I guess that in the above exercise, in the last sentence, there is some mistake. That should be the number of distinct scores that A and B could have had in a round. That is score A ≠ score B.

let SA mean Score(A) in a round. SB =score(B). We know the conditional probability by Beyes' theorem.

P( event M | event N) = P( M Π N ) / P(N)

X: 1,2,3,4,5,7 Y: 2,3,4,5,6,8

SA or SB = odd when score = 3,5,9,3*5,5*3,25,21,35

Prob[SA = odd] = P[SB = odd] = 8/36

P(SA = even] = P[ B = even] = 28/36

P(N) = P(Sum SA + SB = even)

= P(SA = even) * P(SA = even) + P(SA=odd) * P(SB=odd)

= (28² + 8² ) / 36² = *53 / 81*

We will now find the P( M Π N) = P(sum = even Π SA ≠ SB)

1) when SA = odd and SB = odd,

then score 15 occurs in two combinations. So when SA = 15, SB can only be the other 6 combinations. When SA ≠15, then SB can be any other other 7 scores.

** P(SA= odd Π SB = odd Π A ≠ B) = (6 * 7 + 2 * 6) / 36² = 1/24**

2) When SA = even and SB = even.

(a) the scores 6, 8, 12 are obtainable in 3 combinations each. (1*6,2*3,3*2; 1*8, 2*4, 4*2 ; 2*6, 3*4, 4*3). If SA = 6, 8 or 12, then SB can be one of 25 other even scores. Prob. = 9 * 25 / 36² = 25/144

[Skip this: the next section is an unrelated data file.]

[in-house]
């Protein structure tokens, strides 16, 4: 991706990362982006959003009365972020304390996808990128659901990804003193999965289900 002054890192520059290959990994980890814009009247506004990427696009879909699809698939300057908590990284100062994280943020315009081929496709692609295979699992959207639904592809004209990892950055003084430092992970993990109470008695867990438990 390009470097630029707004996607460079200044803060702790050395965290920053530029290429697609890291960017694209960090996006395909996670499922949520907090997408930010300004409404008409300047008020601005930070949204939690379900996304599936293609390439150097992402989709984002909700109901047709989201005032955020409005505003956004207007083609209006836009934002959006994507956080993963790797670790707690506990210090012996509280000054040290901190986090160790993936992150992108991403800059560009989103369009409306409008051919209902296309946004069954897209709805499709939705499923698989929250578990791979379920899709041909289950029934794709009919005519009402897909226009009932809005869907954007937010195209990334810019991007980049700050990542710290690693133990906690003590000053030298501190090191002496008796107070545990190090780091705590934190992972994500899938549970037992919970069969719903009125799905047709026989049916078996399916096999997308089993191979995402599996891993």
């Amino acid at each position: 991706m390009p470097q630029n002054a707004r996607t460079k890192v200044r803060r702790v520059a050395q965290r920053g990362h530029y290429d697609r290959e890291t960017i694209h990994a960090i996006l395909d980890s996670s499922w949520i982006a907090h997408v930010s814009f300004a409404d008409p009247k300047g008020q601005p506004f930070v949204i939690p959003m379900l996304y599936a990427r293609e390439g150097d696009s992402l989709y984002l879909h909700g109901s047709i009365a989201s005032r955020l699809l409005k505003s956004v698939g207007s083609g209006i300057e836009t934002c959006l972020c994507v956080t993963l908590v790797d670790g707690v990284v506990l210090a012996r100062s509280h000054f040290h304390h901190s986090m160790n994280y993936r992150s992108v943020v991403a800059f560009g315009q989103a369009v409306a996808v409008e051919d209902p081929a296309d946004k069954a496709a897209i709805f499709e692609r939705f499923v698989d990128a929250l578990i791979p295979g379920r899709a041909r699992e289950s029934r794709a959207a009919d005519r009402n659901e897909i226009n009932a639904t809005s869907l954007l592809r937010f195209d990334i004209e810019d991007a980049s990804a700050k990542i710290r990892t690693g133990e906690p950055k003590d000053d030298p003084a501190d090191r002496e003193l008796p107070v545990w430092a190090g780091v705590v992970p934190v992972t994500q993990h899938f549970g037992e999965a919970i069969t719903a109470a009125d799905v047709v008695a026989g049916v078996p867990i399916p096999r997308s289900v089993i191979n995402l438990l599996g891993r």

(b) the scores 4, 10, 16, 20 ,24 are obtainable in 2 combinations each.

(1*4, 2*2, 2*5, 5*2, 2*8, 4*4, 4*5, 5*4, 4*6, 3*8)

if SA = any of above, then SB can be any of other even 26 scores.

Prob = 10 * 26 / 36² = 65 / 324

(c) the remaining (28 - 9 - 10) = 9 scores are obtainable only 1 way. When SA = any of them, SB can be any of the remaining 27 even scores.

Prob = 9 * 27 / 36² = 3/16

** P(SA = even Π SA = even Π SA ≠ SB) = 25/144 + 65/324 + 3/16 = 91/162**

P(Sum = even ** Π** SA ** ≠ SB)** = 1/24 + 91/162 = 391 / 648

==

*Finally, the required Prob. P[ Score A ≠ Score B | Sum scores = Even) *

* = [391 / 648] / [53/81] = 391 / 424 = 0.922*